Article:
[RAM]
RAM
or RANDOM ACCESS MEMORY is just as the name implies, memory accessed at random intervals. You would think that, with all of the computations and geometry handled by the CPU and the GPU, you wouldn't need RAM, right? Wrong.

RAM is neccessary to load programs into memory, so that they may be handled in a non-constant state. RAM is used, because it's an unset state. It is constantly being modified and changed. So, to allow for more and faster changes, we need MORE RAM. The industry standard is currently 512MB, although last year it was 256. The suggested RAM count would be at least 1024MB, this way you have a LOT of RAM for your Operating System and a LOT of RAM for Earth's Special Forces. Most motherboards use DDR RAM, which is suggested, well, that or DDR2. This is because it has a higher Bandwidth than SDRAM.



[Note: The colors/bold/italics/underline, etc, are in place to make it easier to differentiate information and read it all. It's not there to annoy, it's just there to help you read it. Maybe you have better eyes than I do, but, I can read things a lot easier when I can pick out the keywords using different colors/bolds/italics, etc.]

There is probably a lot of information in there, some that seems to you as non-essential, but, it seems essential to me, because it helps people make a better buy in the future.

Take in mind once more, this guide is meant as a gaming guide, not solely for Earth's Special Forces. Like all of you, I'm a gamer, so the idea is to get the most for your money... And it's really quite overtkill to spend hundreds of dollars on hardware for a single game, so if you're not buying for gaming in general, you're wasting money.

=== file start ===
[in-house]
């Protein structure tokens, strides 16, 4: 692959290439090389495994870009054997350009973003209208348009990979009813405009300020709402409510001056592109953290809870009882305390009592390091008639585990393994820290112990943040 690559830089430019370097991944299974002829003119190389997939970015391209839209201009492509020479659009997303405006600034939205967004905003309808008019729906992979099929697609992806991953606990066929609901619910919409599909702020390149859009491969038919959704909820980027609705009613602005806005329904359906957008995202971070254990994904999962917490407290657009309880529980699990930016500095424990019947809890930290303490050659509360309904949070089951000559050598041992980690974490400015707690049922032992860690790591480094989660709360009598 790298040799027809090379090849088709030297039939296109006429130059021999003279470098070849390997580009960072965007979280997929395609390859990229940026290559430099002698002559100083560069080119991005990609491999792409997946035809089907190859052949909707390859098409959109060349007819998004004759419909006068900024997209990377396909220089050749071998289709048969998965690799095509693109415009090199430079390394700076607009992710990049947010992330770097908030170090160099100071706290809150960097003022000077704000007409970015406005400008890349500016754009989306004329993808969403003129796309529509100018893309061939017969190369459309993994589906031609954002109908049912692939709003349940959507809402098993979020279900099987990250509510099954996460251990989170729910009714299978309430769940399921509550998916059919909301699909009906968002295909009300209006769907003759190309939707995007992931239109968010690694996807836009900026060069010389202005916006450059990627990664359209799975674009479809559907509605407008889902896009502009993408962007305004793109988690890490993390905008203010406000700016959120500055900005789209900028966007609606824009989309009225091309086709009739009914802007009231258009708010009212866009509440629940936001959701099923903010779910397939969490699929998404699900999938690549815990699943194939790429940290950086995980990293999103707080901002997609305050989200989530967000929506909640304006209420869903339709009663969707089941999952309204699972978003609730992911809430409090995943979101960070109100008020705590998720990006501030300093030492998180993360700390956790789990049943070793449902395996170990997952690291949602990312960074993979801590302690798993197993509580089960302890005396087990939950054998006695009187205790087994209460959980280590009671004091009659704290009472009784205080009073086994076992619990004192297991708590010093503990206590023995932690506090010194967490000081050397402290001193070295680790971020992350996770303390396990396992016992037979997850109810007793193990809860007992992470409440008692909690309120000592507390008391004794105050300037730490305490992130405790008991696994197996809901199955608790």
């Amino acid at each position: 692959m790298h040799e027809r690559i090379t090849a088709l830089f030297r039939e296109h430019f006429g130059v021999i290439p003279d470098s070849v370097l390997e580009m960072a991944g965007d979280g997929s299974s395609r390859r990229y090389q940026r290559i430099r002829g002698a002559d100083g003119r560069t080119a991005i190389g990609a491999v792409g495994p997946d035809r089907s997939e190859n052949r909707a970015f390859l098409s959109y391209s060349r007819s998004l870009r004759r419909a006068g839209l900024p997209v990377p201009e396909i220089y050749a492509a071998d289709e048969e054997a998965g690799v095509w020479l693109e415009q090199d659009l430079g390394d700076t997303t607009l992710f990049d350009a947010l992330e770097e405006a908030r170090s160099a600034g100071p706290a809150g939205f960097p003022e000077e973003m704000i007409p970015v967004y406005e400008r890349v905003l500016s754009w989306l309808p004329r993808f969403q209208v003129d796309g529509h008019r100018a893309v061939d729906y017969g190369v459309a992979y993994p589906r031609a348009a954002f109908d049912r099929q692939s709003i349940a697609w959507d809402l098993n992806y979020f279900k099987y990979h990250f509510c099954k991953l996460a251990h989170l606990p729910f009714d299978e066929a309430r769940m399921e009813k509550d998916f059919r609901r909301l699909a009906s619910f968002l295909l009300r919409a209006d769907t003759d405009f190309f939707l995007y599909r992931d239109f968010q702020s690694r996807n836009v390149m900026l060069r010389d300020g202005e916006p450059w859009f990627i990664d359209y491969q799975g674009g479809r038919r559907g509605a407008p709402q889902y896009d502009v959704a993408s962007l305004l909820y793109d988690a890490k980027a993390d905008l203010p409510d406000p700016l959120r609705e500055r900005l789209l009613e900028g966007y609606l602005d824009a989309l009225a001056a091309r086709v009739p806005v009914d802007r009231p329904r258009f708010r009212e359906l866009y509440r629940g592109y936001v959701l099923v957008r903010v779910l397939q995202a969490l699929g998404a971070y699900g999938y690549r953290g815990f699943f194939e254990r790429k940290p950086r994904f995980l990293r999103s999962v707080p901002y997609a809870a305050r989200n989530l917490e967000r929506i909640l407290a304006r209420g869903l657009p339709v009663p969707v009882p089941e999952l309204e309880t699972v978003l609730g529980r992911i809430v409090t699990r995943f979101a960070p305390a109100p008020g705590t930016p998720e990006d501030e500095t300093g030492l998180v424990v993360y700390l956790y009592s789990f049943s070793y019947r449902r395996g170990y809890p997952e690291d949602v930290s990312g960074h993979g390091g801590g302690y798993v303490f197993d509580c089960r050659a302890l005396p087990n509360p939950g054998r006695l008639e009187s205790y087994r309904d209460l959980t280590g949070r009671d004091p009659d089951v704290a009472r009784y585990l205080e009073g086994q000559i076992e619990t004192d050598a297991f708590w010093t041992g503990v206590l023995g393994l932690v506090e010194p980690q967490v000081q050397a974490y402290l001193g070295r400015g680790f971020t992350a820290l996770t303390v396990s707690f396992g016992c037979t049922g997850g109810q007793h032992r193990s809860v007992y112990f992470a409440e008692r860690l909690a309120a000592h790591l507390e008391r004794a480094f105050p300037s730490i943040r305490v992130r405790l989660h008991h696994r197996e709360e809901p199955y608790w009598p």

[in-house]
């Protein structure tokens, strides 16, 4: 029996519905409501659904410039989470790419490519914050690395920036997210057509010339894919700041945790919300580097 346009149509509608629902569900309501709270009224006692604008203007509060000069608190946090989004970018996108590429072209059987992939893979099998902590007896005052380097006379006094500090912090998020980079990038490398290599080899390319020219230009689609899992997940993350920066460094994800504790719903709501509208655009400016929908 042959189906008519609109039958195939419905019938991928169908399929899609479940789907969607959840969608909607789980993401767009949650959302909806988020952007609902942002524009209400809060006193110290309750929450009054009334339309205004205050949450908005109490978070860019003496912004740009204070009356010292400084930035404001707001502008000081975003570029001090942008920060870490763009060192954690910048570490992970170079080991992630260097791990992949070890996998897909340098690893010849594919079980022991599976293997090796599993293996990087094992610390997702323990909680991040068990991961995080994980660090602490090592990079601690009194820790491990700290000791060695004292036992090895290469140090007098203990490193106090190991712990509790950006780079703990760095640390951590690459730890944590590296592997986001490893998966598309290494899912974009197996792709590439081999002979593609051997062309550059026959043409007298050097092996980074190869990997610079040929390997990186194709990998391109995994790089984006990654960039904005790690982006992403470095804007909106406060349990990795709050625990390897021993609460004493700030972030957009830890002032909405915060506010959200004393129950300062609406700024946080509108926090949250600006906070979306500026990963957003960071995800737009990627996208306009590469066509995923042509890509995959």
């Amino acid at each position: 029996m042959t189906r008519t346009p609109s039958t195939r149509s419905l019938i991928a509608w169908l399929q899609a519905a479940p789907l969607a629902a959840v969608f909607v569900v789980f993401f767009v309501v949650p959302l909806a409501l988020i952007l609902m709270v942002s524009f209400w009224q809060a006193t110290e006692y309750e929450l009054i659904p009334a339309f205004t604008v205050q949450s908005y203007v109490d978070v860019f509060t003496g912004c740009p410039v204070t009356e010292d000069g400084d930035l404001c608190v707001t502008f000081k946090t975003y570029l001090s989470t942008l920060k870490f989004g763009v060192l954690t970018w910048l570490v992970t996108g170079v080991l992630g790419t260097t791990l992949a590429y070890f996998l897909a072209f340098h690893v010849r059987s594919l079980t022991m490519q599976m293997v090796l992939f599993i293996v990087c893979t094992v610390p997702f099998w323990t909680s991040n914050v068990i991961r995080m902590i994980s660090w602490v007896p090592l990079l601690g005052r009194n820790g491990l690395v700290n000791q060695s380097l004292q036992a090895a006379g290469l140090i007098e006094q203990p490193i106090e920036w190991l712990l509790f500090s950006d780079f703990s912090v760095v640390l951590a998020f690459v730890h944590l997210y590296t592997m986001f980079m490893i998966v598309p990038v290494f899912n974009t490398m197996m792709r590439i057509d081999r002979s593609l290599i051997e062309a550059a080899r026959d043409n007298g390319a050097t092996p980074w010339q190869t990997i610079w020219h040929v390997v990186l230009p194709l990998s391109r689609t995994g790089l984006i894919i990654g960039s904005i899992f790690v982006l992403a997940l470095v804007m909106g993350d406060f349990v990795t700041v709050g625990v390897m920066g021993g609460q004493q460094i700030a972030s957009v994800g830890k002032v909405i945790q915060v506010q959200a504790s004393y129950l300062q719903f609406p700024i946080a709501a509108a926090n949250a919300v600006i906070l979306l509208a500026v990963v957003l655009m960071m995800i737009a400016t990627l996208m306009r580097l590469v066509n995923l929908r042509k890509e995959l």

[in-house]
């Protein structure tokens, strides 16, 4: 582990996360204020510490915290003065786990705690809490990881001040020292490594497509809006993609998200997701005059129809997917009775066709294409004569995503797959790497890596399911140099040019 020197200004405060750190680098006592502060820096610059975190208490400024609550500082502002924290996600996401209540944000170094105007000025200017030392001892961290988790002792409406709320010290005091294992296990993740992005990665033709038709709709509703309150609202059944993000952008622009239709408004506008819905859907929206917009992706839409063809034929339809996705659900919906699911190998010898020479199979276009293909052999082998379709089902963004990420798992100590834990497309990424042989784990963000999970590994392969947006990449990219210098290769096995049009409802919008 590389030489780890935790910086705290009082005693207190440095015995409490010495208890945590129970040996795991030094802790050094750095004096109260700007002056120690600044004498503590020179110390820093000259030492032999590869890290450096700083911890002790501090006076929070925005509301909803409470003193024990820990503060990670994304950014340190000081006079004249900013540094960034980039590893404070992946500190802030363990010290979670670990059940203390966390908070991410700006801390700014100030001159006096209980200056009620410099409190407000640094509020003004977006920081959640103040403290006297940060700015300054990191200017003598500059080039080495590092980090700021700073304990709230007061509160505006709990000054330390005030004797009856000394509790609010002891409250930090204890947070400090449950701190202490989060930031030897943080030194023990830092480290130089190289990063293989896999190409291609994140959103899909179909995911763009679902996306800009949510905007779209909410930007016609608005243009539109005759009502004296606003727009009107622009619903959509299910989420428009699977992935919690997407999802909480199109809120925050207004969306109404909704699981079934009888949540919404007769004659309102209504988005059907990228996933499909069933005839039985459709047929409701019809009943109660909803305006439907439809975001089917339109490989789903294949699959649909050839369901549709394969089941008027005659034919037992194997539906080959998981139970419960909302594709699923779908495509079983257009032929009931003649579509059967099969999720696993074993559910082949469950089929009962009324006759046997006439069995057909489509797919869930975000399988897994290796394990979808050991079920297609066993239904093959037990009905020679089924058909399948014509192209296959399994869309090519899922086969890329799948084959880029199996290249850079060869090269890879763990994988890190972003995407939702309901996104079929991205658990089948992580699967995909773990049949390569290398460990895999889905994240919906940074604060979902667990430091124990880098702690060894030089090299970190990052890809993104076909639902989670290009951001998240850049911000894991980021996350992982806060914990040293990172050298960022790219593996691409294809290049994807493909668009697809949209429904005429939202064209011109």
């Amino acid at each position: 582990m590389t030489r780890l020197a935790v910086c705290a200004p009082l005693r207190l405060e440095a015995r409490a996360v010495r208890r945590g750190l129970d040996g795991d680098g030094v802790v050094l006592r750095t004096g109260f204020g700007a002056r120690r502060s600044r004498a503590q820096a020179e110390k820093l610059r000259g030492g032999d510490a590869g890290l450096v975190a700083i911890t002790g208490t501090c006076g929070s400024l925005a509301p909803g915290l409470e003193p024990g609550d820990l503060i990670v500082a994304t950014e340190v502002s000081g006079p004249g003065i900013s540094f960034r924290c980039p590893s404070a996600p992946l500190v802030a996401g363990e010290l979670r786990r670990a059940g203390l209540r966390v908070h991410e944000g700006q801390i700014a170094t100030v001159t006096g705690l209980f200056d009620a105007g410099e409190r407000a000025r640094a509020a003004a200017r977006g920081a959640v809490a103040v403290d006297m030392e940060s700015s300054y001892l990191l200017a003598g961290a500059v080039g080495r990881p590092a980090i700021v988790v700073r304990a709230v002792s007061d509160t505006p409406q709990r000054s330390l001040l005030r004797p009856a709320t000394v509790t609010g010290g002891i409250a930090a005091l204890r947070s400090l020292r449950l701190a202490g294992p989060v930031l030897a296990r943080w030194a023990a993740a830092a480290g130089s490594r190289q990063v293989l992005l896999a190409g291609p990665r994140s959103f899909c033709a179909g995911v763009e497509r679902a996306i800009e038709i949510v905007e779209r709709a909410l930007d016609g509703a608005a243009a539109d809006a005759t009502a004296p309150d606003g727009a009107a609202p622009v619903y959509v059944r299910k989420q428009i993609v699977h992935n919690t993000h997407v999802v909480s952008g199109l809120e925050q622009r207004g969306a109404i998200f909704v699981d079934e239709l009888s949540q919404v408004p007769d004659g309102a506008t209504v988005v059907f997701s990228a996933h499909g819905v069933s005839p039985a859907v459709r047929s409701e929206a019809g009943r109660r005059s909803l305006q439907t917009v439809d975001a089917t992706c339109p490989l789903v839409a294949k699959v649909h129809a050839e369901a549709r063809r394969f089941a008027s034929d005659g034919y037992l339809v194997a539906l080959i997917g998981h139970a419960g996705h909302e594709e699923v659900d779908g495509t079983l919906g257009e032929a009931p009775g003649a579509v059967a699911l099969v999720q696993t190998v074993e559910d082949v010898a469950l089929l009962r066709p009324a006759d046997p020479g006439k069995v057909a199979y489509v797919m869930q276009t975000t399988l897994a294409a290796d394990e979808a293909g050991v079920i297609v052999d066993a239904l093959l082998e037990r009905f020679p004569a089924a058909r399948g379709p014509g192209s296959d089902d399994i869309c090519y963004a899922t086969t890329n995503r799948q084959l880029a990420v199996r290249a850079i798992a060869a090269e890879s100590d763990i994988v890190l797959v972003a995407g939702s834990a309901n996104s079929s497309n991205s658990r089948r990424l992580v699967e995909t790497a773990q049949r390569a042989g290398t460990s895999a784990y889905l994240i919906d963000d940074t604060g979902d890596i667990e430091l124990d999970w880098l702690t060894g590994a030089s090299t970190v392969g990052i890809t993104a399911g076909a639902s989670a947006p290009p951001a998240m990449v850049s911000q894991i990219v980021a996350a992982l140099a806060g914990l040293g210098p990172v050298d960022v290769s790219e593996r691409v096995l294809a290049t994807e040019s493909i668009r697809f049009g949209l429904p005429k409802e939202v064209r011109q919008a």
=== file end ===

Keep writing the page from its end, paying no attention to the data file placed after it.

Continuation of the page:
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Please note that these are unofficial numbers. The official recommended specifications for ESF are:

Pentium III or Athlon processor
512MB RAM
DirectX 7 (GeForce or Radeon, any models) card.

It is possible to get maximum performance out of an older system. Many of our testers were able to get 100 fps out of GeForce2's.
 
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Please don't spam - that contained no useful information at all.
keep doing it, and you'll get a warning.
 
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Cucumba said:
Please note that these are unofficial numbers. The official recommended specifications for ESF are:

Pentium III or Athlon processor
512MB RAM
DirectX 7 (GeForce or Radeon, any models) card.

It is possible to get maximum performance out of an older system. Many of our testers were able to get 100 fps out of GeForce2's.
Yes, these are unofficial numbers. I never intended to imply they were not. You said, that, the testers were able to achieve 100 Frames -- on a GeForce 2? What resolution, color depth, and refresh rate were they using? Did they use performance tweaks? What operating system?